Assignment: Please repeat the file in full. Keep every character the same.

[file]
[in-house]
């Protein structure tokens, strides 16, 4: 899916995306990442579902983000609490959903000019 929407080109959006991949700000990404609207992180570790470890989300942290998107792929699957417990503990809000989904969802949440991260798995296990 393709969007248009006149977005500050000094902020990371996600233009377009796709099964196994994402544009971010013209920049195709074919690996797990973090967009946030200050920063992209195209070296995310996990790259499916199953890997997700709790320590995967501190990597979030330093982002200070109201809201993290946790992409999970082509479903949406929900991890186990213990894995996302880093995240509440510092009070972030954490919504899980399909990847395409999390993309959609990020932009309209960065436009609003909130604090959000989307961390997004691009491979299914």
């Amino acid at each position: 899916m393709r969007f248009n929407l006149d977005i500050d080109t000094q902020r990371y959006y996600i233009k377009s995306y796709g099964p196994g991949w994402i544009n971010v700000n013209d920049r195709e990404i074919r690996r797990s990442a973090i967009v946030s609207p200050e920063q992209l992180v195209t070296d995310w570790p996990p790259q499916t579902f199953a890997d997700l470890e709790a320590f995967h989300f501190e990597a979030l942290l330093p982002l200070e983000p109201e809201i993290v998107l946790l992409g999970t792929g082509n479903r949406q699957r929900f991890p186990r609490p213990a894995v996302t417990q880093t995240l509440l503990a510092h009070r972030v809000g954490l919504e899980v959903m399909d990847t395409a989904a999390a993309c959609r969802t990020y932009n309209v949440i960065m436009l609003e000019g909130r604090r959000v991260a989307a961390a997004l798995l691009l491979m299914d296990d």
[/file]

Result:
[in-house]
């Protein structure tokens, strides 16, 4: 899916995306990442579902983000609490959903000019 929407080109959006991949700000990404609207992180570790470890989300942290998107792929699957417990503990809000989904969802949440991260798995296990 393709969007248009006149977005500050000094902020990371996600233009377009796709099964196994994402544009971010013209920049195709074919690996797990973090967009946030200050920063992209195209070296995310996990790259499916199953890997997700709790320590995967501190990597979030330093982002200070109201809201993290946790992409999970082509479903949406929900991890186990213990894995996302880093995240509440510092009070972030954490919504899980399909990847395409999390993309959609990020932009309209960065436009609003909130604090959000989307961390997004691009491979299914």
């Amino acid at each position: 899916m393709r969007f248009n929407l006149d977005i500050d080109t000094q902020r990371y959006y996600i233009k377009s995306y796709g099964p196994g991949w994402i544009n971010v700000n013209d920049r195709e990404i074919r690996r797990s990442a973090i967009v946030s609207p200050e920063q992209l992180v195209t070296d995310w570790p996990p790259q499916t579902f199953a890997d997700l470890e709790a320590f995967h989300f501190e990597a979030l942290l330093p982002l200070e983000p109201e809201i993290v998107l946790l992409g999970t792929g082509n479903r949406q699957r929900f991890p186990r609490p213990a894995v996302t417990q880093t995240l509440l503990a510092h009070r972030v809000g954490l919504e899980v959903m399909d990847t395409a989904a999390a993309c959609r969802t990020y932009n309209v949440i960065m436009l609003e000019g909130r604090r959000v991260a989307a961390a997004l798995l691009l491979m299914d296990d």